This characteristic may lead residents to become friends more easily with their neighbors, creating bonds and establishing communities whose participants have a closer contact with each other.

Of course, this is all speculation – but it is based on what I saw in the preview area, on how the trailers are placed there. If it’s actually the case when the trailer homes start to be available for SL premium residents, though, it will be interesting to see if this will affect the idea of communities in Second Life as a whole and, maybe, by consequence, people’s engagement with the product.

A trailer with a

A trailer with a “balcony” area

Again, I don’t think we are about to see a revolutionary change. Traditional living areas, other mainland continents and private regions are still going to be there. I doubt they will all be abandoned in exchange for new trailer homes. Yes, the concept of most traditional mainland continents may be in decline, especially after the surge of Bellisseria. Maybe. But not all of it:  I think of Bay City or Blake Sea, for instance, when I argue that it would still be too early to conclude that a totally new age is coming. And if we consider private regions, it would be especially difficult to sustain, at this moment, that they will disappear en masse in favor of a new housing concept in SL.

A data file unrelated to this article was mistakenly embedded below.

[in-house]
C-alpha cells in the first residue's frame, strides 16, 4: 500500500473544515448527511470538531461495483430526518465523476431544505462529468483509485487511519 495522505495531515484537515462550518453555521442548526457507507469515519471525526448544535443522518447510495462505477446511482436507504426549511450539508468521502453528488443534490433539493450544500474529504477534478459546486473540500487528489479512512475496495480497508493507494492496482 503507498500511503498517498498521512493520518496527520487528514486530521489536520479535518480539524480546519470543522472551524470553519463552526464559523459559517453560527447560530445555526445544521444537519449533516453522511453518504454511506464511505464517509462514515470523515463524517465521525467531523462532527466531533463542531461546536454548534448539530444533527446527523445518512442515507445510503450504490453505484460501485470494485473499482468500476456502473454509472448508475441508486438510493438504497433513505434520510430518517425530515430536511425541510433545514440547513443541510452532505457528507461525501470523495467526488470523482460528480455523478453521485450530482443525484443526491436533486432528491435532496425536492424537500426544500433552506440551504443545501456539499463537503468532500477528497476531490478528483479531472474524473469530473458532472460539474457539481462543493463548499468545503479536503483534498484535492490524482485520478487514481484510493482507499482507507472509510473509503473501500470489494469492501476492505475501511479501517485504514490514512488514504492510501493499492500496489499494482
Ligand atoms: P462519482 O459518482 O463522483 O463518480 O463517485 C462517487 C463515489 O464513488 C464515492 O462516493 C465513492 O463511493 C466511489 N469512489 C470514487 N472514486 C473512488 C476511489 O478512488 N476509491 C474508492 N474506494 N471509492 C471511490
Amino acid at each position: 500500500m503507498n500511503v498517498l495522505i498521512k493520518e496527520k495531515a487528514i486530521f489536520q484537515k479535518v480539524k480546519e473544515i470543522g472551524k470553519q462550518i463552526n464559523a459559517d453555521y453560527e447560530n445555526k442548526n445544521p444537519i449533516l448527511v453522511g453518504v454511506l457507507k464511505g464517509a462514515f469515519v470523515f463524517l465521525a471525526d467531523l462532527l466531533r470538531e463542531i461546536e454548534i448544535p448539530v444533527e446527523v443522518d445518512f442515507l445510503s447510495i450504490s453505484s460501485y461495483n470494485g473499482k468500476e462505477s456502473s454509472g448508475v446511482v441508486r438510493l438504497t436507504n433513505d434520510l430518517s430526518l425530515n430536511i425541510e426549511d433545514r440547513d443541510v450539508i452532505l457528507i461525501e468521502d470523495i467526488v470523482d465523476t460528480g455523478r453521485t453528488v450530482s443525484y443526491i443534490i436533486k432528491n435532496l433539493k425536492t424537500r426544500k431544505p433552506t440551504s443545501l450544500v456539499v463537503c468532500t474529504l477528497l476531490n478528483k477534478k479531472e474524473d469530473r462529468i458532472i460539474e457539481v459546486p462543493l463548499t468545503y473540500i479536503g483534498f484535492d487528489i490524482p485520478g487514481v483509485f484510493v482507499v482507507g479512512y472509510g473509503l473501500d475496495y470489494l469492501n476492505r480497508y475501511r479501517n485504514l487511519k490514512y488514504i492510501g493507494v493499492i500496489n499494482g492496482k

Detail of a houseboat

Detail of a houseboat

What we may actually see, I think, is the rise of an additional form of engagement with communities in SL, stimulated by this new phase of the Linden Homes project. It may even work well with other Linden Lab initiatives that seem to go in the direction of reducing LL’s dependency on revenues based on land fees. That’s what I mean when I say I think we’re about to see a movement in SL that will be interesting to observe and follow. Of course, it will all depend, too, on the degree of success of the new trailer homes, houseboats and similar dwelling units among Second Life residents.

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5 thoughts on “New trailer homes at SL16B: a turning point in Second Life?